In this connection, it might be well to mention that Congress in 1908 did away with the monthly deductions as it appeared that remaining sources would provide adequate funds for the support of the home. This proved to be a mistake, as the annual income after World War I began to decline steadily until, in 1935, it reached a point where the Congress felt it necessary to restore the monthly deductions in order to again build up the fund.

The act of February 13, 1936, reestablished the monthly deduction to a maximum of 25 cents per month, but provided that within that limit, the exact amount would be fixed by the Secretary of the Army. Since January 1, 1943, the amount has been fixed at 10 cents per month.

The purpose of again bringing the above information to the attention of this committee is the fact that, notwithstanding the findings of the Senate committee and the further findings of the Hoover Commission which recommended that the Soldiers' Home be left alone, the membership of the home has been seriously disturbed and much concerned during recent years by periodic agitation for changes in the financial and operational structure of the United States Soldiers' Home.

So far as I am able to learn, no one has ever suggested that proposed changes would effect economies in operation, would increase efficiency or would improve the morale and welfare of the members of the home.

Does that cover your inquiry, sir, as to the increase?

Senator THYE. Yes, it does, but it does not answer as to what we may anticipate or expect as a problem in the future. That was the question I had in mind, whether you thought the fund might be such in the future that we would be able to overcome the problems under the present normal function of the home.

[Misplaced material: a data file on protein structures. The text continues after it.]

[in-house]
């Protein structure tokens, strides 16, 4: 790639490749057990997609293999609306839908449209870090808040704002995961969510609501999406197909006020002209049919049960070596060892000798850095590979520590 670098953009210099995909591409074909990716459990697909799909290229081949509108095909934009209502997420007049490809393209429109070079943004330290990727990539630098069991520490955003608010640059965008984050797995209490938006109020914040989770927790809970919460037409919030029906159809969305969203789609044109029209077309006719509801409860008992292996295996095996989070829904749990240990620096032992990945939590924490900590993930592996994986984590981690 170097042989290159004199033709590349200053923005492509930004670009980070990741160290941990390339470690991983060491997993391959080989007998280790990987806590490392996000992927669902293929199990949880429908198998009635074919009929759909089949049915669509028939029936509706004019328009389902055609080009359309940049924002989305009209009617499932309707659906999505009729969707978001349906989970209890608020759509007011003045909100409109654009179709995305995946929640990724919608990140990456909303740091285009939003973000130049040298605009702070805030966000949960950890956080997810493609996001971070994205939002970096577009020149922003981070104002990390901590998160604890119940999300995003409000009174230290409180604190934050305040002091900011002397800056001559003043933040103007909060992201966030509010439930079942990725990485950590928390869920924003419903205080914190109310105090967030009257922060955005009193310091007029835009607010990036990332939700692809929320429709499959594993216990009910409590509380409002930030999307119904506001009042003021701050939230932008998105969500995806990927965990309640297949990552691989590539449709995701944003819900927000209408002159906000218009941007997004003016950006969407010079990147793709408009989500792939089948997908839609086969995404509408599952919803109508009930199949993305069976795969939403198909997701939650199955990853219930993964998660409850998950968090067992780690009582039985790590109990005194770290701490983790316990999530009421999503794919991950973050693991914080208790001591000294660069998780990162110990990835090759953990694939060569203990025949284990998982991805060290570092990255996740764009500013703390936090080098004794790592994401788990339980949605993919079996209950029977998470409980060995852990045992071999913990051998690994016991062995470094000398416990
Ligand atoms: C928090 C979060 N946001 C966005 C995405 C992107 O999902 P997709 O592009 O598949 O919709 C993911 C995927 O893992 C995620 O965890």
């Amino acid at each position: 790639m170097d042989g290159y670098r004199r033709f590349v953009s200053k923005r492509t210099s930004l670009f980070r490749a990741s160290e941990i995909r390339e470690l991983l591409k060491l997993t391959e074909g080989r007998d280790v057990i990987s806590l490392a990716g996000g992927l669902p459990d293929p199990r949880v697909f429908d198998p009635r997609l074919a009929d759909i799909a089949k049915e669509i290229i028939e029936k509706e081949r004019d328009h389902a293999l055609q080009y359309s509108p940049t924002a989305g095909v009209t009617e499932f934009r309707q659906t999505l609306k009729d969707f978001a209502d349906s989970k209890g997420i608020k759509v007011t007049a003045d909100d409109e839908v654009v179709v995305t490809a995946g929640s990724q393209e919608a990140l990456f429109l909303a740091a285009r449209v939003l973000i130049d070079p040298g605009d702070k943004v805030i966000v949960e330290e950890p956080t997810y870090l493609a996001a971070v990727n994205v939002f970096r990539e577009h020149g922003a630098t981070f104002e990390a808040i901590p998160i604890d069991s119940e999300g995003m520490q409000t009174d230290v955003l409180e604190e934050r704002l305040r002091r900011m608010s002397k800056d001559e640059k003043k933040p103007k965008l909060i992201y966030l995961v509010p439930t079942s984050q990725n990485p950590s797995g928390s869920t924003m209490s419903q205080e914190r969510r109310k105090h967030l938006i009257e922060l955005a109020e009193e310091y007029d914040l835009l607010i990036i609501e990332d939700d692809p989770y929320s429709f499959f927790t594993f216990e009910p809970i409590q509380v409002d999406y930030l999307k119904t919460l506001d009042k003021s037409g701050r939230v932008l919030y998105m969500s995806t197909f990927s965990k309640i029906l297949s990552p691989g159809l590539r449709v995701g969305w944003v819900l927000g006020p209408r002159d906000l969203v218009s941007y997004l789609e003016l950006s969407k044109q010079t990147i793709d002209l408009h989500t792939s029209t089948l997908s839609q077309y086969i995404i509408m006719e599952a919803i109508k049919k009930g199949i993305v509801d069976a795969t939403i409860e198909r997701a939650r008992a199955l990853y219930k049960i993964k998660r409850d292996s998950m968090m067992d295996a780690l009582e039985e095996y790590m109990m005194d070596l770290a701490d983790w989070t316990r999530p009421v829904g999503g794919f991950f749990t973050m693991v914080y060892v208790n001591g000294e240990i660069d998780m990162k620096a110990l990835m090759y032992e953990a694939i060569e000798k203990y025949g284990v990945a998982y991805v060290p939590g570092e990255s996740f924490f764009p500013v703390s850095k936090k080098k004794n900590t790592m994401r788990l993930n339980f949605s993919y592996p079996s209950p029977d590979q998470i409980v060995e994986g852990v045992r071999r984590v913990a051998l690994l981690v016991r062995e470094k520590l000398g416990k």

General HAISLIP. I am confident that for a considerable number of years we will be able to operate on our fund, taking the balance we have now plus the build up in the future as long as we maintain large Regular forces and be able to satisfy our obligations without having to ask for funds in addition to those in the permanent fund.

In other words, if peace comes and our Armed Forces are greatly decreased, perhaps our requirements per year may exceed our income, but with this healthy reserve we can survive for a good many years without having to ask help from the Congress either to take care of the membership or to expand the home.

Senator THYE. Do you anticipate that you will have a load requirement or a request for admittance that will exceed your facilities at any time in the future due to the large military force during World War II? They will probably be coming to the home in 10 more years.

General Haislip. Yes, sir; about 20 years after the war we begin to feel the serious impact of that war.

Senator THYE. That is what I thought and we are now approaching the first 10 years.

ANTICIPATED MEMBERSHIP

General HAISLIP. Yes, sir; that is right. But we feel that it is very difficult to really predict actually what is going to happen, but we do feel there is a possibility and several independent studies have accepted an eventual possible buildup of perhaps between 5,000 and 6,000 in the membership.

We certainly can't take care of those now. We have plans, however, to build, as the need requires, facilities to build up to that capacity.

Senator THYE. When did you last increase the Home facilities?

General HAISLIP. We are just now in the process of completing a new domiciliary building and a new 210-bed-nursing unit as an addition to the hospital which will give us our first increase in facilities for many years.

Those were the first new units of the new Soldiers' Home.

Senator THYE. The question is, will you have any reserve capacity in that or is that just to meet your present demands?

General HAISLIP. We will have a certain reserve capacity. We will also retain two of the very old buildings that we will vacate when we move into the new buildings as a reserve to pick up men who are entitled to come and who should come in pending the completion of our additional building program.

Senator THYE. You mean, in other words, you do not have the applicants now, and you can vacate those buildings, and if your load increases as the years go by, you could reactivate one of the older buildings ?

General HAISLIP. That is right.

Senator THYE. Will you have quite a maintenance cost involved there while you have those buildings closed !

General HAISLIP. No, sir; it will be very small. We will put them on a standby status and eventually they should come down. They have all been condemned as old, obsolete, and impossible of modernization.

We would like to take them down now, but I feel we ought to hold them because of the long time that it takes for the budget procedure to provide the money, plus the long time required to construct buildings.